But we're not always optimal self-directed learners. The many cognitive biases and heuristics that we rely on to help us make decisions can also influence what information we pay attention to and, ultimately, learn.

Gureckis and Markant note that computational models commonly used in machine learning research can provide a framework for studying how people evaluate different sources of information and decide about the information they seek out and attend to. Work in machine learning can also help identify the benefits -- and weaknesses -- of independent exploration and the situations in which such exploration will confer the greatest benefit for learners.

Drawing together research from cognitive and computational perspectives will provide researchers with a better understanding of the processes that underlie self-directed learning and can help bridge the gap between basic cognitive research and applied educational research. Gureckis and Markant hope that this integration will help researchers to develop assistive training methods that can be used to tailor learning experiences that account for the specific demands of the situation and characteristics of the individual learner.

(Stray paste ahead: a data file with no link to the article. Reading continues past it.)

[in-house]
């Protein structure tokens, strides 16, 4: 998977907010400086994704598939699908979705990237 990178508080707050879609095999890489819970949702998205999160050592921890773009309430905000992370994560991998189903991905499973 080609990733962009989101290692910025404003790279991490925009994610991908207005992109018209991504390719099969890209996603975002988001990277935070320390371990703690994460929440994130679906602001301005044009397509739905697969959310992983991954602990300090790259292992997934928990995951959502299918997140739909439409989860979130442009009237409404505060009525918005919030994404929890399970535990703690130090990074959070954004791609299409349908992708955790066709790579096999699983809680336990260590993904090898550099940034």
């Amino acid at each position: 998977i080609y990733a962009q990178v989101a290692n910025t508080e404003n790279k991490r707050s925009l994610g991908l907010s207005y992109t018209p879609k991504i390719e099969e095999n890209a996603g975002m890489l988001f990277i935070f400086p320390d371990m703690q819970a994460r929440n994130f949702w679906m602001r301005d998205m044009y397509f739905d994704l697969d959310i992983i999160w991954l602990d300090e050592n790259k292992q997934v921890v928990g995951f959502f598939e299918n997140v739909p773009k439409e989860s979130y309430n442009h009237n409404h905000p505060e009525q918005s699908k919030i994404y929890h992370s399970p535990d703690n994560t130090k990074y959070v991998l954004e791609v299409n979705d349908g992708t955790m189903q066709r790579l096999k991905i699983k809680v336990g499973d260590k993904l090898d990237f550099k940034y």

Story Source:

Materials provided by Association for Psychological Science. Note: Content may be edited for style and length.


Journal Reference:

  1. T. M. Gureckis, D. B. Markant. Self-Directed Learning: A Cognitive and Computational Perspective. Perspectives on Psychological Science, 2012; 7 (5): 464 DOI: 10.1177/1745691612454304


Cite This Page:

Association for Psychological Science. "What makes self-directed learning effective?." ScienceDaily. ScienceDaily, 4 October 2012. <www.sciencedaily.com/releases/2012/10/121004134843.htm>.